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Seminar: The Early Eighteenth Century Furniture Trade

Published by on 8 November 2021

Join us on Zoom this Wednesday the 10th of November from 4.00pm to 7.30pm (GMT), when three scholars will consider various aspects of British furniture making during the early eighteenth century


Copyright (Attribution/Credit)
Metropolitan Museum

A scarlet and gilt-japanned secretaire cabinet (c.1730), attributed to Giles Grendey. Recently sold to the Metropolitan Museum of Art, New York. Image: Thomas Coulborn and Sons


Furniture for London Merchants, Adriana Turpin 

Adriana will consider the lives and output of some of the most prominent furniture makers of this vibrant and prosperous period, including Giles Grendey and John Channon. She will look in particular at how makers developed their trade practices to allow for efficiency in manufacture to meet the demands of the burgeoning London furniture trade and its voracious consumers.

Fantasy and Exuberance: English rococo furniture makers as craftsmen and designersProfessor Jeremy Howard 

In this lecture Professor Howard re-examines the relationships between craftsmen and designers in England during the age of the rococo and analyses the sources and influences (French, Oriental and Gothic) which underlay that astonishingly eclectic and exuberant style.

The talk will explore the virtuoso carvings and exuberant designs of Matthias Lock and Thomas Johnson; the seminal designs and productions of Chippendale and his workshop; the early work of the Linnell workshop; the Francophile interiors at Chesterfield House and Norfolk House, which provided a backdrop to rococo furniture in England; the contribution of foreign craftsmen such as Pierre Langlois; and the unbridled fantasy of Luke Lightfoot's carved chinoiserie decorations at Claydon House. 

Exploring seventeenth and eighteenth century furniture making, David Wheeler

In his presentation, David Wheeler will examine pieces from the Royal Collection Trust to explain their making, materials and techniques. He will consider pieces by well known makers such as Gerrit Jensen, Benjamin Goodison and William Vile. Drawing on the wealth of material in the Royal Collection, he will cover topics such as carving and gilding, veneers and marquetry, with the aim of better understanding the complexities and inventiveness of British furniture making at this time.

BIFMO is grateful for the support of the Foyle Foundation and the Paul Mellon Centre for Studies in British Art

You can get further information and book tickets on the FHS Website or on Eventbrite

If you have any queries, please email:

The image in the title is a detail taken from a card table by Giles Grendey's workshop, c.1735-40 [Metropolitan Museum of Art, New York, Accession number 37.114]. Made available by a Creative Commons CCO .1.0 Universal Public Domain Dedication.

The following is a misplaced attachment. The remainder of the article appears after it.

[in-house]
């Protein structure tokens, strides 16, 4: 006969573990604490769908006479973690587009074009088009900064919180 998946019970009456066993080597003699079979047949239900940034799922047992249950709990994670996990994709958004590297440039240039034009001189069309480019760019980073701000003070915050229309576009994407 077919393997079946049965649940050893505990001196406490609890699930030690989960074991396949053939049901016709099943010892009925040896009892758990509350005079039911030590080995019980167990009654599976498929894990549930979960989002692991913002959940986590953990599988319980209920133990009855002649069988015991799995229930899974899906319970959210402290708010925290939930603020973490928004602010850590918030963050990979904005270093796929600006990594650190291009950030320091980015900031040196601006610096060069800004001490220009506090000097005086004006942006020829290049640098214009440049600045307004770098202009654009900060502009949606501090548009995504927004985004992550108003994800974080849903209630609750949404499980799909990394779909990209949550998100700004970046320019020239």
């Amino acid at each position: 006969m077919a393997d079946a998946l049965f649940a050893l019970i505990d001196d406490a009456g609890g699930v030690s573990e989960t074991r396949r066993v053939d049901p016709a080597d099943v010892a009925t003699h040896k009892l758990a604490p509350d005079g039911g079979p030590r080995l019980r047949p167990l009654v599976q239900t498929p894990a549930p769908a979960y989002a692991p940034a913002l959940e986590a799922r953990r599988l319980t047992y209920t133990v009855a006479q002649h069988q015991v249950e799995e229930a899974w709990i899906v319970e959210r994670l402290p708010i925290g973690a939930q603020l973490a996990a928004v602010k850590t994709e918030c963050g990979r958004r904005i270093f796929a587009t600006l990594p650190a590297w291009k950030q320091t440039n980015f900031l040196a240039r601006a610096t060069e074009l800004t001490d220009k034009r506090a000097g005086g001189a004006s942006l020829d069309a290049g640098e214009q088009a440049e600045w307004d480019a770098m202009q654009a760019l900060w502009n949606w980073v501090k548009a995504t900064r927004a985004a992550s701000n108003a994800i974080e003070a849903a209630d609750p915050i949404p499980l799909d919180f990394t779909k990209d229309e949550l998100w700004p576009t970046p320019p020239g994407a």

About the authors

Adriana Turpin

Adriana Turpin has been teaching at the Institut d’Études Superieures des Arts in Paris, where she established an MA on the History and Business of Art and Collecting, validated by the University of Warwick. As a furniture specialist she taught the history of furniture and design for twenty years at Sotheby’s Institute, London, concentrating on European furniture of the seventeenth and eighteenth centuries and is widely published. 

Jeremy Howard

Jeremy Howard is Professor of History of Art at the University of Buckingham where he has taught, on-and-off, since 1995. In 2000 he launched an MA in French and British Decorative Arts and Historic Interiors of the long eighteenth century in collaboration with the Wallace Collection, which has now been going for over twenty years. A scholar of eighteenth-century British decorative arts and interiors, he has also lectured and published widely on aspects of the history of collecting. He also works for Colnaghi, as an Old Master paintings specialist and as their Head of Research, Archives and Academic Projects. 

David Wheeler

David Wheeler is the senior conservator of decorative arts in the Royal Collection at the Marlborough House Conservation Workshops. Trained at the London College of Furniture, he has worked on many pieces of furniture and decorative objects from the Royal Collection over the last 35 years and was closely involved in the restoration of works of art after the fires at Hampton Court and Windsor Castle. He has been responsible for the preparation of many artefacts for decorative arts exhibitions at the Queen’s Gallery at Buckingham Palace.

He recently gave an online talk on the restoration of the Sunflower Clock as part of the French Porcelain Society’s online ‘Lockdown Lecture’ programme and published an article on lacquer and giltwood furniture in the FHS Journal, 2019.